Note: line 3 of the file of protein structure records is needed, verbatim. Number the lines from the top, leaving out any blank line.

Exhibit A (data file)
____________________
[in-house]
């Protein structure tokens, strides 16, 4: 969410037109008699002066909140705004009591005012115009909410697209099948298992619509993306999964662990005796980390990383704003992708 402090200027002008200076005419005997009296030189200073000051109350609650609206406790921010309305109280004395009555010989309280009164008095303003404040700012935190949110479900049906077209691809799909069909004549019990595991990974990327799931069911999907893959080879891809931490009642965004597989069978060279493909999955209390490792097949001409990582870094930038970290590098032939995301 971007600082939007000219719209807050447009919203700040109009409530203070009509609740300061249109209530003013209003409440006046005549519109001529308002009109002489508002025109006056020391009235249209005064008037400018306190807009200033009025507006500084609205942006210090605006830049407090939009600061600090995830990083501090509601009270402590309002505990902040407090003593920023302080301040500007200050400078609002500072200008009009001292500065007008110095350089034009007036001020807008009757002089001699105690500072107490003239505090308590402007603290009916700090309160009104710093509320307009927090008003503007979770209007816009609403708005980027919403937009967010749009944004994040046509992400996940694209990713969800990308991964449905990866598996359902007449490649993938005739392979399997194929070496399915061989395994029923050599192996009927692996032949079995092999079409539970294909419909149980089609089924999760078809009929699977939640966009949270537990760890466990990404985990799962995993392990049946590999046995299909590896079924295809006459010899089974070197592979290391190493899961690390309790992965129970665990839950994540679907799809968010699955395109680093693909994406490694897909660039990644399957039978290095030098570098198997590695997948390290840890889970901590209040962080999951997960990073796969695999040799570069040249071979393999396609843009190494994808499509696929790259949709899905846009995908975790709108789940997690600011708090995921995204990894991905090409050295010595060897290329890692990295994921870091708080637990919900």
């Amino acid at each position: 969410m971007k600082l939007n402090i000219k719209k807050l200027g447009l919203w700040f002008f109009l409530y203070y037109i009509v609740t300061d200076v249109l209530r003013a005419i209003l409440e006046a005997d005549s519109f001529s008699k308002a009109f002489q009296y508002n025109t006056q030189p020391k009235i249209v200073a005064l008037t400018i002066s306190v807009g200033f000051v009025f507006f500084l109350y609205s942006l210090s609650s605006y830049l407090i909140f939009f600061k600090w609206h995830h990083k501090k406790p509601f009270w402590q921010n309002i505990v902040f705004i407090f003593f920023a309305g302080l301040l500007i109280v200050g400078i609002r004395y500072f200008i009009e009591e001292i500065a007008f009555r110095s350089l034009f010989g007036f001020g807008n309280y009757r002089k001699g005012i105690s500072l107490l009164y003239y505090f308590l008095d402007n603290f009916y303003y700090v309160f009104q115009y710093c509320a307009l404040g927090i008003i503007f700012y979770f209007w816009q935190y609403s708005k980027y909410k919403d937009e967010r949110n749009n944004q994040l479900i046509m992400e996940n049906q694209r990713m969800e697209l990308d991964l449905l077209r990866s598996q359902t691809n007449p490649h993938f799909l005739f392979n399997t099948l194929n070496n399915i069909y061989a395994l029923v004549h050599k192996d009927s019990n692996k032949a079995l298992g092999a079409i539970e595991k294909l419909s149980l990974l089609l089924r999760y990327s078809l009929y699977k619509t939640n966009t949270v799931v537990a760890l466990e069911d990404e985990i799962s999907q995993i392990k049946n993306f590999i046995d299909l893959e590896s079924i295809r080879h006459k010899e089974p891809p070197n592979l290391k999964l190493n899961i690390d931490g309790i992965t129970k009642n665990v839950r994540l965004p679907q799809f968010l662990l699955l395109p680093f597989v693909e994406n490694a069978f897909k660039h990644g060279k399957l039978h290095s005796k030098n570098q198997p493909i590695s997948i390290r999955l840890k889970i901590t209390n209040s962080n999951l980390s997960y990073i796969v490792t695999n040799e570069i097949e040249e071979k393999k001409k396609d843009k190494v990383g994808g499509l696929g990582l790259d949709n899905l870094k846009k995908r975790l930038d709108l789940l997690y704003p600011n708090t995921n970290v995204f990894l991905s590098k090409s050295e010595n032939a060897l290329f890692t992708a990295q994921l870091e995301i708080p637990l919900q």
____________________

């Amino acid at each position: 969410m971007k600082l939007n402090i000219k719209k807050l200027g447009l919203w700040f002008f109009l409530y203070y037109i009509v609740t300061d200076v249109l209530r003013a005419i209003l409440e006046a005997d005549s519109f001529s008699k308002a009109f002489q009296y508002n025109t006056q030189p020391k009235i249209v200073a005064l008037t400018i002066s306190v807009g200033f000051v009025f507006f500084l109350y609205s942006l210090s609650s605006y830049l407090i909140f939009f600061k600090w609206h995830h990083k501090k406790p509601f009270w402590q921010n309002i505990v902040f705004i407090f003593f920023a309305g302080l301040l500007i109280v200050g400078i609002r004395y500072f200008i009009e009591e001292i500065a007008f009555r110095s350089l034009f010989g007036f001020g807008n309280y009757r002089k001699g005012i105690s500072l107490l009164y003239y505090f308590l008095d402007n603290f009916y303003y700090v309160f009104q115009y710093c509320a307009l404040g927090i008003i503007f700012y979770f209007w816009q935190y609403s708005k980027y909410k919403d937009e967010r949110n749009n944004q994040l479900i046509m992400e996940n049906q694209r990713m969800e697209l990308d991964l449905l077209r990866s598996q359902t691809n007449p490649h993938f799909l005739f392979n399997t099948l194929n070496n399915i069909y061989a395994l029923v004549h050599k192996d009927s019990n692996k032949a079995l298992g092999a079409i539970e595991k294909l419909s149980l990974l089609l089924r999760y990327s078809l009929y699977k619509t939640n966009t949270v799931v537990a760890l466990e069911d990404e985990i799962s999907q995993i392990k049946n993306f590999i046995d299909l893959e590896s079924i295809r080879h006459k010899e089974p891809p070197n592979l290391k999964l190493n899961i690390d931490g309790i992965t129970k009642n665990v839950r994540l965004p679907q799809f968010l662990l699955l395109p680093f597989v693909e994406n490694a069978f897909k660039h990644g060279k399957l039978h290095s005796k030098n570098q198997p493909i590695s997948i390290r999955l840890k889970i901590t209390n209040s962080n999951l980390s997960y990073i796969v490792t695999n040799e570069i097949e040249e071979k393999k001409k396609d843009k190494v990383g994808g499509l696929g990582l790259d949709n899905l870094k846009k995908r975790l930038d709108l789940l997690y704003p600011n708090t995921n970290v995204f990894l991905s590098k090409s050295e010595n032939a060897l290329f890692t992708a990295q994921l870091e995301i708080p637990l919900q």